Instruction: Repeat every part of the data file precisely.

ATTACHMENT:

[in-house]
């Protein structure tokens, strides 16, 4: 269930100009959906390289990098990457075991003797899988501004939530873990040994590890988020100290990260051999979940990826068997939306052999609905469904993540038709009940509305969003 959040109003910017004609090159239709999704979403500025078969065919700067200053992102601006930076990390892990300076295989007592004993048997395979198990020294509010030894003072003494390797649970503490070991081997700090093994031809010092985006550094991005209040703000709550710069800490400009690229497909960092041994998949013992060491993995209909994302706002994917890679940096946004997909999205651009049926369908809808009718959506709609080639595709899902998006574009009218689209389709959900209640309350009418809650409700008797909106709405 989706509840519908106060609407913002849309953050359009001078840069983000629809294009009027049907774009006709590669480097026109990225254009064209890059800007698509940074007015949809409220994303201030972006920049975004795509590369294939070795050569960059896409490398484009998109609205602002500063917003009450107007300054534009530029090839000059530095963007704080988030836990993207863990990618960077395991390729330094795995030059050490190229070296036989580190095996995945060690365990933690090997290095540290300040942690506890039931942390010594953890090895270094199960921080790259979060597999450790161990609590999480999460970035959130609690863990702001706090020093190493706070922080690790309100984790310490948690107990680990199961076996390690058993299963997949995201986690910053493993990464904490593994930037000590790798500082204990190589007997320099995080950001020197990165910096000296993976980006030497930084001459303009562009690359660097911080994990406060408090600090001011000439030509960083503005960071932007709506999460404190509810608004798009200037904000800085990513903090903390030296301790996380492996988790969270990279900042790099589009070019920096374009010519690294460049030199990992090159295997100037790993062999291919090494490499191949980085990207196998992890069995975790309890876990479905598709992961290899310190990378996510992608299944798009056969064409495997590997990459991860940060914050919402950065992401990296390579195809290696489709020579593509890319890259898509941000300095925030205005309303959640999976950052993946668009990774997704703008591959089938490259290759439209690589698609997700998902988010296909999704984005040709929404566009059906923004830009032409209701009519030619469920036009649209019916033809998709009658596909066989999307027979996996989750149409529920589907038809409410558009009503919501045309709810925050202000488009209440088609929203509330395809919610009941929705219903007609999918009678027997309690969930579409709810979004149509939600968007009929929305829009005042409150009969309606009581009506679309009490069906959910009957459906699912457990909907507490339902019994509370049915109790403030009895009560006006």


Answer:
[in-house]
């Protein structure tokens, strides 16, 4: 269930100009959906390289990098990457075991003797899988501004939530873990040994590890988020100290990260051999979940990826068997939306052999609905469904993540038709009940509305969003 959040109003910017004609090159239709999704979403500025078969065919700067200053992102601006930076990390892990300076295989007592004993048997395979198990020294509010030894003072003494390797649970503490070991081997700090093994031809010092985006550094991005209040703000709550710069800490400009690229497909960092041994998949013992060491993995209909994302706002994917890679940096946004997909999205651009049926369908809808009718959506709609080639595709899902998006574009009218689209389709959900209640309350009418809650409700008797909106709405 989706509840519908106060609407913002849309953050359009001078840069983000629809294009009027049907774009006709590669480097026109990225254009064209890059800007698509940074007015949809409220994303201030972006920049975004795509590369294939070795050569960059896409490398484009998109609205602002500063917003009450107007300054534009530029090839000059530095963007704080988030836990993207863990990618960077395991390729330094795995030059050490190229070296036989580190095996995945060690365990933690090997290095540290300040942690506890039931942390010594953890090895270094199960921080790259979060597999450790161990609590999480999460970035959130609690863990702001706090020093190493706070922080690790309100984790310490948690107990680990199961076996390690058993299963997949995201986690910053493993990464904490593994930037000590790798500082204990190589007997320099995080950001020197990165910096000296993976980006030497930084001459303009562009690359660097911080994990406060408090600090001011000439030509960083503005960071932007709506999460404190509810608004798009200037904000800085990513903090903390030296301790996380492996988790969270990279900042790099589009070019920096374009010519690294460049030199990992090159295997100037790993062999291919090494490499191949980085990207196998992890069995975790309890876990479905598709992961290899310190990378996510992608299944798009056969064409495997590997990459991860940060914050919402950065992401990296390579195809290696489709020579593509890319890259898509941000300095925030205005309303959640999976950052993946668009990774997704703008591959089938490259290759439209690589698609997700998902988010296909999704984005040709929404566009059906923004830009032409209701009519030619469920036009649209019916033809998709009658596909066989999307027979996996989750149409529920589907038809409410558009009503919501045309709810925050202000488009209440088609929203509330395809919610009941929705219903007609999918009678027997309690969930579409709810979004149509939600968007009929929305829009005042409150009969309606009581009506679309009490069906959910009957459906699912457990909907507490339902019994509370049915109790403030009895009560006006």